The Government of Nunavut’s foray into an undersea internet fibre optic initiative could be rife with cost overruns as the government may be ill-equipped to manage the project, MLA John Main has warned.
“It’s no secret that I have expressed concerns over this project. It’s a major undertaking and I’m concerned about the planning, the management and execution of this project,” said Main, chair of the Standing Committee on Oversight of Government Operations and Public Accounts, while speaking in the legislative assembly on Sept. 13. “I’m concerned that it’s a mega-project and I’m concerned that it could end up being a bit of a project that is larger than we believe due to planning and budgeting issues around this.
“Any time you have governments making investments in information technology, in terms of public accounts, in terms of expenditures, that’s something to keep an eye on very closely and the Nunavut government, in my opinion, is no exception. This needs to be managed very closely,” he said.
The Government of Nunavut has several recent requests for proposals relating to the project in various stages. The federal government announced $151 million in funding for the undersea fibre optic cable project on Aug. 19, 2019. The GN’s contribution was said to be $30 million. At that time, the initiative entailed installing 1,700 kilometres of fibre optic cable underwater from Nuuk, Greenland to Iqaluit through the Davis Strait. Kimmirut would also be connected, bringing faster, more reliable internet to 3,215 households, in addition to schools, businesses, health facilities and government facilities.
“One of my biggest concerns about this project is that, to my knowledge, there is nobody within the Government of Nunavut who is a fibre optics marine cable expert,” Main said. “There is no expertise within the Government of Nunavut. We’re embarking, or the government is hoping to embark, on a project through uncharted waters.”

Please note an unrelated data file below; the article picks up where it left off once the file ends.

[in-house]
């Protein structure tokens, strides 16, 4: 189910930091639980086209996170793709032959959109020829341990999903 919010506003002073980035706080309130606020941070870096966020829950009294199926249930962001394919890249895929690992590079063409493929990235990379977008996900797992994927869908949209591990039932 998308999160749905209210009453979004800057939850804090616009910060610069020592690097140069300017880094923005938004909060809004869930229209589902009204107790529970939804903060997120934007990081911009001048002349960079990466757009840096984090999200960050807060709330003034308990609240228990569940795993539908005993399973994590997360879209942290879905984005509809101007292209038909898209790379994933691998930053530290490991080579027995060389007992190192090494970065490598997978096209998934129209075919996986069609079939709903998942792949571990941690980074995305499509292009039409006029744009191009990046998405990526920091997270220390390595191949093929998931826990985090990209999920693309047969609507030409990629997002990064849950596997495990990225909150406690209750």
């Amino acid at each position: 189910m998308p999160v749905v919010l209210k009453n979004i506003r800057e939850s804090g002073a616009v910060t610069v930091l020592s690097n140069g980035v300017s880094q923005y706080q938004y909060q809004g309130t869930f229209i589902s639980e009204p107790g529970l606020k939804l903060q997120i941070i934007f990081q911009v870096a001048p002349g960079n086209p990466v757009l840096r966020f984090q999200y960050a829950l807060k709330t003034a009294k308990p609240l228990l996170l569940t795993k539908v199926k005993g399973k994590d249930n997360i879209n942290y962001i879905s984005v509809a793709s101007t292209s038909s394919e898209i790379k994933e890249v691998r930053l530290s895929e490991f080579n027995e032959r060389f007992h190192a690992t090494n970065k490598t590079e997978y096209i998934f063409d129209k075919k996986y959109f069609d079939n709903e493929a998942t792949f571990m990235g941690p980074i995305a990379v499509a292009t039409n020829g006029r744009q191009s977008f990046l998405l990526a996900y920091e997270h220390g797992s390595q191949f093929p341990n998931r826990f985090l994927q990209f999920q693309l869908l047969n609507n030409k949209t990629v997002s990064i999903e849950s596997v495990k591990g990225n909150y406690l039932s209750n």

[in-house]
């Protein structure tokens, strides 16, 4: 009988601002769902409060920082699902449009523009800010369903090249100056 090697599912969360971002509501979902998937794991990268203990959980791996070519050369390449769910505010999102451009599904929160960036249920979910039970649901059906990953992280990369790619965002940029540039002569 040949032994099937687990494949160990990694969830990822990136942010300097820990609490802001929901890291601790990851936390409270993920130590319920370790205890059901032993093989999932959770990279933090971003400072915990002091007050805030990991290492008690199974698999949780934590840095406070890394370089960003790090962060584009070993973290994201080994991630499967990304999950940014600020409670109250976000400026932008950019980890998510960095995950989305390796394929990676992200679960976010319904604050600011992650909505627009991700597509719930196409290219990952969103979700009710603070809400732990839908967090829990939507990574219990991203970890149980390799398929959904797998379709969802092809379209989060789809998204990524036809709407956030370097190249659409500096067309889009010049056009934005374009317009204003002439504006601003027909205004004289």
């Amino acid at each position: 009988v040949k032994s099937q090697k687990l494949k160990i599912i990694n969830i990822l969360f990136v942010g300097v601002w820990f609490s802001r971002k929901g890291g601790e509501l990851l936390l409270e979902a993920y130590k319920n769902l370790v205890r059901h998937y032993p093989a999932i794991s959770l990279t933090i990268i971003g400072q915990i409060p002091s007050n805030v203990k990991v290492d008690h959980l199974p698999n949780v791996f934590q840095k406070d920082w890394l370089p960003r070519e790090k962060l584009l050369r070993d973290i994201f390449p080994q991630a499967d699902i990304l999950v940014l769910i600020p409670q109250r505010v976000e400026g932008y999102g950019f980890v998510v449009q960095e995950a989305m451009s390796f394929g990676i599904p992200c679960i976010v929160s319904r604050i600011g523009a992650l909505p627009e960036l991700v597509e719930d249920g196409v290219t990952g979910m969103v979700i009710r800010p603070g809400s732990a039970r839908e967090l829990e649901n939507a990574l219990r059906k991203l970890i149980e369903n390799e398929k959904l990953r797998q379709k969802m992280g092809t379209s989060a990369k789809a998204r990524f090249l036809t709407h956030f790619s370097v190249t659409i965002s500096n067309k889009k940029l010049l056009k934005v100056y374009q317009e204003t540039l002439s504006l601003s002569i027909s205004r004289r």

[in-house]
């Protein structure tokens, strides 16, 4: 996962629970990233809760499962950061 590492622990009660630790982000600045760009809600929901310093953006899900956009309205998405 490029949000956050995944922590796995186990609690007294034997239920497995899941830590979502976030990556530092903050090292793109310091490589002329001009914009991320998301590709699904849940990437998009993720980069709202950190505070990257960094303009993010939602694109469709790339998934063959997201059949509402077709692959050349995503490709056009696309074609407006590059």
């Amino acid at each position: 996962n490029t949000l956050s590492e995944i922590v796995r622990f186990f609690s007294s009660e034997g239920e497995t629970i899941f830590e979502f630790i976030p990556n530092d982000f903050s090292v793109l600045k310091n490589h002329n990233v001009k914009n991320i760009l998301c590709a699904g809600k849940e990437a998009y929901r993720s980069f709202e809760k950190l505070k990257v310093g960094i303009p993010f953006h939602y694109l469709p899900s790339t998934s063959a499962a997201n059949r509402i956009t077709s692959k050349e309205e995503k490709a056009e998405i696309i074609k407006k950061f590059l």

Finance Minister George Hickes noted that DRG Undersea Consulting is the GN’s primary consultant on this file.
Dan Carlson, deputy minister of Finance, acknowledged that the Eastern Arctic undersea fibre optic network is a “very big project.” He explained that a GN steering committee of senior executives from various departments is overseeing the matter, with the Department of Community and Government Services taking the lead.
Carlson also pointed out that the undersea cable route may now run from Quebec to Nunavut instead of from Greenland.
“We need to figure out which route would make the most sense for Nunavummiut, so which would be most resilient and cost effective,” he said.
The government is aiming to have the underwater fibre optic line in service by spring 2024, he added.
Hickes said construction costs should be known by January 2022.
Main sought confirmation that the next legislative assembly, following the Oct. 25 territorial election, will be facing “major appropriations” to cover the costs of the project.
“Yes,” Hickes replied.
On Sept. 16, Main noted that detailed questions he submitted on July 8 to Community and Government Services Minister Jeannie Ehaloak about the undersea fibre optic project were not answered.
“I am disappointed that my colleagues and I did not receive replies to our correspondence before the end of this assembly, so I am encouraging the government to have updated information ready for tabling in the next assembly concerning the issues that my colleagues and I have raised,” he said.
He also encouraged the GN to consider taking on partners in the initiative, such as an Inuit organization or a private-sector entity “to free up some more capital dollars for our government.”
Hickes replied that the next legislative assembly would have to make any such decision.
“Part of what we’re looking at doing is undersea mapping of western Hudson Bay to potentially link up with a line if it does come up from Manitoba,” he said. “We’re doing our best to cover all our bases and options so that as these opportunities arise — if there are opportunities to partner — then we have all the information available to make an informed decision, or so the sixth (legislative) assembly can make an informed decision.”
Main also asked if the GN is ensuring that it doesn’t duplicate any of the Kivalliq Inuit Association’s efforts as it works towards a Kivalliq Hydro-Fibre Link.
Hickes responded: “Basically in a nutshell, we don’t know exactly what options are going to be available when the decision-making time comes as of this moment, but I will say that the Kivalliq Inuit Association’s initiative and our approach are both the same: we want to make sure that Nunavut communities are connected. If there is an opportunity to partner or to look at enhancing each other’s projects, I’m sure that those opportunities will be explored down the road.”